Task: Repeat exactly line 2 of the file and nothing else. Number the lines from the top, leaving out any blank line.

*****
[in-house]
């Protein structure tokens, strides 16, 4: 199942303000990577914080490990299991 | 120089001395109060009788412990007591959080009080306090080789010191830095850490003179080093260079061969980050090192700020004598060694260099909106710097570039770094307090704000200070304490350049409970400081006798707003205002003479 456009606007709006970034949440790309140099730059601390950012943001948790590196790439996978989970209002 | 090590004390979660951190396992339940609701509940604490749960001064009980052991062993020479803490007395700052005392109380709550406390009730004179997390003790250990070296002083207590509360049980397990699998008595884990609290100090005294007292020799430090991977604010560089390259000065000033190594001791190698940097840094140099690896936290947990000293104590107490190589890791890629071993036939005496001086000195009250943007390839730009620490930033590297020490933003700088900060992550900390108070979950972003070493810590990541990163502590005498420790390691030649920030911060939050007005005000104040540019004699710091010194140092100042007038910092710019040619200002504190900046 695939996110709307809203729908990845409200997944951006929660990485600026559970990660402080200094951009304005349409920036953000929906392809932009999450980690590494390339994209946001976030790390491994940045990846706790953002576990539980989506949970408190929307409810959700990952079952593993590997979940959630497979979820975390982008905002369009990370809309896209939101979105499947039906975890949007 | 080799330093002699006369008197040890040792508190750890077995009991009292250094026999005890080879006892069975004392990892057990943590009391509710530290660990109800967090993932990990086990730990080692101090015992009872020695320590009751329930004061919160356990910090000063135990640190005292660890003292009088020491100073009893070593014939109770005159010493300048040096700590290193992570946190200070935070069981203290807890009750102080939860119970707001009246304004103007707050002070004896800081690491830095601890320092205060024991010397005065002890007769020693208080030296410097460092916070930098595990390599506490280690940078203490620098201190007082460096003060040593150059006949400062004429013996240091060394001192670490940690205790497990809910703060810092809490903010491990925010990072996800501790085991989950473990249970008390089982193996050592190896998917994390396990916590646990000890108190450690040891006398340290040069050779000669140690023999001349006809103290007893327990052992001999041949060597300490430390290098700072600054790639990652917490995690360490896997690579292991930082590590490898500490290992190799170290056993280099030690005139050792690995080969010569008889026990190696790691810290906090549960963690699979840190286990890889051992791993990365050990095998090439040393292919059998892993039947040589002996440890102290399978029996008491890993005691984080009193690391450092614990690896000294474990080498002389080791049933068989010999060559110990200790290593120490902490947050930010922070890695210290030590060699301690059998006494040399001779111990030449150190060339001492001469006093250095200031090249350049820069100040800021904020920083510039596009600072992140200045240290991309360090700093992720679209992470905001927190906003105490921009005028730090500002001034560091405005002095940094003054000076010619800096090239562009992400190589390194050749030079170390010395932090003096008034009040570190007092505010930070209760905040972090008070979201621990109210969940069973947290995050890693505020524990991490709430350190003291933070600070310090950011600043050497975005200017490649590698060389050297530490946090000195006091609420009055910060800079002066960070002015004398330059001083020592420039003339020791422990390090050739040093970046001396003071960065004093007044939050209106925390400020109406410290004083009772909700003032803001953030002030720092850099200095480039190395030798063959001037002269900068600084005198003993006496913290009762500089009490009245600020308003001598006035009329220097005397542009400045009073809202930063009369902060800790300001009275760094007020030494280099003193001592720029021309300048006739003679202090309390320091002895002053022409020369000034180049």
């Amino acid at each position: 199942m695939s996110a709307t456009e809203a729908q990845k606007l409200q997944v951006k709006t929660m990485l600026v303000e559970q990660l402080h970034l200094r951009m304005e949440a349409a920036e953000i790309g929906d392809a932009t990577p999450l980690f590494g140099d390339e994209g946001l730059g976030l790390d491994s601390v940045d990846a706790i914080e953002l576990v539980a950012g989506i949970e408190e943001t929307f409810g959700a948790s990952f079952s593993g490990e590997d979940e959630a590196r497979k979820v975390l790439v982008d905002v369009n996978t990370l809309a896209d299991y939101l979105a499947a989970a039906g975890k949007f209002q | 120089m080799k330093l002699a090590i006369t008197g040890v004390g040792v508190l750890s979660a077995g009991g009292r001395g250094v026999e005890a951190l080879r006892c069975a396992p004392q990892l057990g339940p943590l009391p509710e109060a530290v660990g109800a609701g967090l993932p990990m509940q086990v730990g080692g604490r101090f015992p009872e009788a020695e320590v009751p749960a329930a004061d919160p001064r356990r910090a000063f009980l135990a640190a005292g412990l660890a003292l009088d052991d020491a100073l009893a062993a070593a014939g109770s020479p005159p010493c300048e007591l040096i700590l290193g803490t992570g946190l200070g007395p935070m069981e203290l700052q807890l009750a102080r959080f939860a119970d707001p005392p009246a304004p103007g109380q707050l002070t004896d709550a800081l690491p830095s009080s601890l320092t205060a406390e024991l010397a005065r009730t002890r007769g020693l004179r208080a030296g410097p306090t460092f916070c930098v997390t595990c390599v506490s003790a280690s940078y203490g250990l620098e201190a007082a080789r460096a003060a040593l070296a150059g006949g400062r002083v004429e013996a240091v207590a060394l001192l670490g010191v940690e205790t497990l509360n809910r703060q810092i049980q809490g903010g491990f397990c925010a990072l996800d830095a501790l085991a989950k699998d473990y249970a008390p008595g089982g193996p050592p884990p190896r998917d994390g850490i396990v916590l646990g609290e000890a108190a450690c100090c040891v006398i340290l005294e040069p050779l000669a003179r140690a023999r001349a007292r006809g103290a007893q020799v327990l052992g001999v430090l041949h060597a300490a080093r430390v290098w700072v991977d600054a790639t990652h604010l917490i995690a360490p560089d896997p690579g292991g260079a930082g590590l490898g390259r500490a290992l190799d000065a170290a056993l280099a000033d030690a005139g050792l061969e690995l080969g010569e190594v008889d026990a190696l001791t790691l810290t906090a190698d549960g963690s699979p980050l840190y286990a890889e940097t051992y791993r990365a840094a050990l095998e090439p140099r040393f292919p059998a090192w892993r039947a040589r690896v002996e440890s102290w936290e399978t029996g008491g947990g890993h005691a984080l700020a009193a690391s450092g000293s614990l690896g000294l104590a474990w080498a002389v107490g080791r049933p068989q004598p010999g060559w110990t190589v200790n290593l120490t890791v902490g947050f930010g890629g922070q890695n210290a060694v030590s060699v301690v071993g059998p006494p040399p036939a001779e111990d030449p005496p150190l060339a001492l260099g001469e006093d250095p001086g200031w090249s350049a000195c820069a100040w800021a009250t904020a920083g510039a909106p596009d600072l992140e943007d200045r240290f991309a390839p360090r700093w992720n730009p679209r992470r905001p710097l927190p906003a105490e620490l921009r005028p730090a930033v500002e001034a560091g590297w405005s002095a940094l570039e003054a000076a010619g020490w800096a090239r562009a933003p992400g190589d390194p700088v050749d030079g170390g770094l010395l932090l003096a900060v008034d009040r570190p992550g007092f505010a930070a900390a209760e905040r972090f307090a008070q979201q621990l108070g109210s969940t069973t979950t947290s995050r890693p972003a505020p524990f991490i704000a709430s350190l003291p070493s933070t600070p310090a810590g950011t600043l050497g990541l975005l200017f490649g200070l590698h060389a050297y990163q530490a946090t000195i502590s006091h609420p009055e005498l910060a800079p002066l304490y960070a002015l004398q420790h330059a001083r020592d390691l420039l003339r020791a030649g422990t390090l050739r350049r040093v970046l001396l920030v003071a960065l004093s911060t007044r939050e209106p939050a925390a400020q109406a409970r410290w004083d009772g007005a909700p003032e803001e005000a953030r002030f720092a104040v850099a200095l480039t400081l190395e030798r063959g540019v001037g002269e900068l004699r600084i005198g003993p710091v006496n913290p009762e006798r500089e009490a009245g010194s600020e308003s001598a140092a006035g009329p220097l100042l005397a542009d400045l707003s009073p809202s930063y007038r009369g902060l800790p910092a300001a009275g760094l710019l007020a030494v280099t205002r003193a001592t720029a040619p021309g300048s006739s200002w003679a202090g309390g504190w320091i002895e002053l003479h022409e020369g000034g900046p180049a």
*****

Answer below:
């Protein structure tokens, strides 16, 4: 199942303000990577914080490990299991 | 120089001395109060009788412990007591959080009080306090080789010191830095850490003179080093260079061969980050090192700020004598060694260099909106710097570039770094307090704000200070304490350049409970400081006798707003205002003479 456009606007709006970034949440790309140099730059601390950012943001948790590196790439996978989970209002 | 090590004390979660951190396992339940609701509940604490749960001064009980052991062993020479803490007395700052005392109380709550406390009730004179997390003790250990070296002083207590509360049980397990699998008595884990609290100090005294007292020799430090991977604010560089390259000065000033190594001791190698940097840094140099690896936290947990000293104590107490190589890791890629071993036939005496001086000195009250943007390839730009620490930033590297020490933003700088900060992550900390108070979950972003070493810590990541990163502590005498420790390691030649920030911060939050007005005000104040540019004699710091010194140092100042007038910092710019040619200002504190900046 695939996110709307809203729908990845409200997944951006929660990485600026559970990660402080200094951009304005349409920036953000929906392809932009999450980690590494390339994209946001976030790390491994940045990846706790953002576990539980989506949970408190929307409810959700990952079952593993590997979940959630497979979820975390982008905002369009990370809309896209939101979105499947039906975890949007 | 080799330093002699006369008197040890040792508190750890077995009991009292250094026999005890080879006892069975004392990892057990943590009391509710530290660990109800967090993932990990086990730990080692101090015992009872020695320590009751329930004061919160356990910090000063135990640190005292660890003292009088020491100073009893070593014939109770005159010493300048040096700590290193992570946190200070935070069981203290807890009750102080939860119970707001009246304004103007707050002070004896800081690491830095601890320092205060024991010397005065002890007769020693208080030296410097460092916070930098595990390599506490280690940078203490620098201190007082460096003060040593150059006949400062004429013996240091060394001192670490940690205790497990809910703060810092809490903010491990925010990072996800501790085991989950473990249970008390089982193996050592190896998917994390396990916590646990000890108190450690040891006398340290040069050779000669140690023999001349006809103290007893327990052992001999041949060597300490430390290098700072600054790639990652917490995690360490896997690579292991930082590590490898500490290992190799170290056993280099030690005139050792690995080969010569008889026990190696790691810290906090549960963690699979840190286990890889051992791993990365050990095998090439040393292919059998892993039947040589002996440890102290399978029996008491890993005691984080009193690391450092614990690896000294474990080498002389080791049933068989010999060559110990200790290593120490902490947050930010922070890695210290030590060699301690059998006494040399001779111990030449150190060339001492001469006093250095200031090249350049820069100040800021904020920083510039596009600072992140200045240290991309360090700093992720679209992470905001927190906003105490921009005028730090500002001034560091405005002095940094003054000076010619800096090239562009992400190589390194050749030079170390010395932090003096008034009040570190007092505010930070209760905040972090008070979201621990109210969940069973947290995050890693505020524990991490709430350190003291933070600070310090950011600043050497975005200017490649590698060389050297530490946090000195006091609420009055910060800079002066960070002015004398330059001083020592420039003339020791422990390090050739040093970046001396003071960065004093007044939050209106925390400020109406410290004083009772909700003032803001953030002030720092850099200095480039190395030798063959001037002269900068600084005198003993006496913290009762500089009490009245600020308003001598006035009329220097005397542009400045009073809202930063009369902060800790300001009275760094007020030494280099003193001592720029021309300048006739003679202090309390320091002895002053022409020369000034180049």